President Obama’s call for deep funding cuts to hospital care “are bad medicine for our nation’s seniors and other vulnerable patients,” AHA President and CEO Rich Umbdenstock said in a Feb. 2 statement following release of the president’s fiscal year (FY) 2016 budget request.

The president’s $4 trillion budget request includes $431 billion in proposed reductions to Medicare, of which $350 billion would come from health care providers and $83.8 billion from structural reforms.

Specifically, the budget proposal would reduce payments to providers by $29.5 billion by implementing site-neutral policies; cut bad debt payments to providers, including hospitals, by $31.1 billion; reduce Medicare graduate medical education (GME) payments by $16.3 billion; reduce critical access hospital (CAH) payments from 101% to 100% of reasonable costs for a savings of $1.73 billion; and eliminate the CAH designation for hospitals located fewer than 10 miles from the nearest hospital for savings of $770 million.

It also proposes to reduce the payment updates for post-acute care providers for savings of $102.1 billion and make other post-acute program changes. The proposed cuts are over 10 years. The budget request would increase Medicaid funding overall by $7.7 billion over 10 years, but cut the program in certain areas.

In his statement, the AHA’s Umbdenstock faulted the administration for proposing further cuts to hospital care as the field is carrying out “enormous changes that continue to improve the quality of patient care.” He called the proposed cuts “short-sighted at a time when our nation’s health care infrastructure needs to be strengthened.”  

On a more positive note, the AHA was pleased with the administration’s willingness to pursue structural reforms that could strengthen Medicare’s financial viability, and its call to replace the remaining Medicare sequestration cuts that were imposed under the 2011 Budget Control Act. Under sequestration, Medicare rates are reduced by 2% through 2021.

The budget assumes reforms to the Medicare sustainable growth rate for physician payments would be enacted, but it does not identify a funding source.

Among other Medicare measures, the president’s FY 2016 budget proposes to:

• boost efforts to eliminate waste, fraud and abuse for savings of $1.8 billion;

• raise the “60% Rule” threshold for inpatient rehabilitation facilities back to 75 percent for savings of $2.2 billion;

• implement bundled post-acute care payments for savings of $9.3 billion;

• eliminate the 190-day lifetime limit on inpatient psychiatric care, which costs the federal government $5 billion;

• strengthen the Medicare Independent Payment Advisory Board for savings of $20.9 billion;

• make changes to beneficiary premiums, deductibles and co-pays for savings of $83.8 billion;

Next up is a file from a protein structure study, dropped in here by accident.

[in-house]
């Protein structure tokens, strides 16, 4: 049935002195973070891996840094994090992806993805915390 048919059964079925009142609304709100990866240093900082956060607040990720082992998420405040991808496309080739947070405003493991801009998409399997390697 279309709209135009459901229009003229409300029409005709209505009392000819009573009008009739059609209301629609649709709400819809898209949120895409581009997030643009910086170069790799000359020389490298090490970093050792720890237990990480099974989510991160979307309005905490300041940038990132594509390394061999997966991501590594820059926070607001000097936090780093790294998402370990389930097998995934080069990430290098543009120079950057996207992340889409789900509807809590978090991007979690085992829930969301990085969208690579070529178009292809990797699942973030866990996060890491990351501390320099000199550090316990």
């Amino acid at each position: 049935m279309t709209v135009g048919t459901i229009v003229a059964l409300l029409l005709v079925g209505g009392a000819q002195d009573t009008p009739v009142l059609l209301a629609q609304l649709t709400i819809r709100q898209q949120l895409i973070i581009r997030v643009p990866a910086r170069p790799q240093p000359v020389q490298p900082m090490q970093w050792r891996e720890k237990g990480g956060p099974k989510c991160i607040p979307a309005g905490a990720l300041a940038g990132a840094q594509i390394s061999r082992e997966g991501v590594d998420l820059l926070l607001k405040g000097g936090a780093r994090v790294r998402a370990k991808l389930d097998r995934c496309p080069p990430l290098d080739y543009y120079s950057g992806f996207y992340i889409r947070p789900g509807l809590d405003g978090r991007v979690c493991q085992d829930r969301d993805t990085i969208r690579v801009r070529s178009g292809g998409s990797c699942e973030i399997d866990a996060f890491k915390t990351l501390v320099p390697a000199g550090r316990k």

• introduce home health co-payments for new beneficiaries for a savings of $830 million; and

• encourage the use of generic drugs by low-income beneficiaries for a savings of $8.9 billion.

 

Medicaid and CHIP. The president’s plan would reduce Medicaid disproportionate share hospital payments in FY 2025 for savings of $3.29 billion. The budget also would provide $11.9 billion to extend the Children’s Health Insurance Program through 2019, and extend Medicare rates for primary care physicians under Medicaid, but do so in a budget-neutral manner.

 

Discretionary funding. The president’s budget seeks $83.8 billion in discretionary funding for the Department of Health and Human Services. The Children’s Hospitals GME program would be funded at $100 million, which is $150 million less than the program received in 2015.

In addition, the budget proposes $128 million for rural health programs, including $59 million for rural health outreach grants, $26 million for rural hospital flexibility grants and $15 million for telehealth. Other provisions include $255 million for the Hospital Preparedness Program, the same amount as FY 2015; $2.3 billion for the Ryan White HIV/AIDS Program; $637 million for maternal and child health block grants; and $232 million for nursing workforce development.

Discretionary spending is subject to annual approval by Congress. Legislators have less control over mandatory spending, which is devoted to entitlement programs.

The president’s budget request is the first step in the annual budget process. Based on the president’s proposal, the House and Senate budget committees propose budget resolutions that set targets for spending and tax revenue and identify any policies that will need to move through reconciliation. These are sent to the floor for a vote, and differences are resolved in conference. The House and Senate appropriations committees divide the discretionary spending that is contained in the budget resolution among each of their 12 subcommittees.

For more on the president’s budget, click here.

AHA members Feb. 2 received a Special Bulletin with more information. Go to www.aha.org/bulletins. For more on the AHA’s reaction to the budget, see the Feb. 2 AHASTAT blog post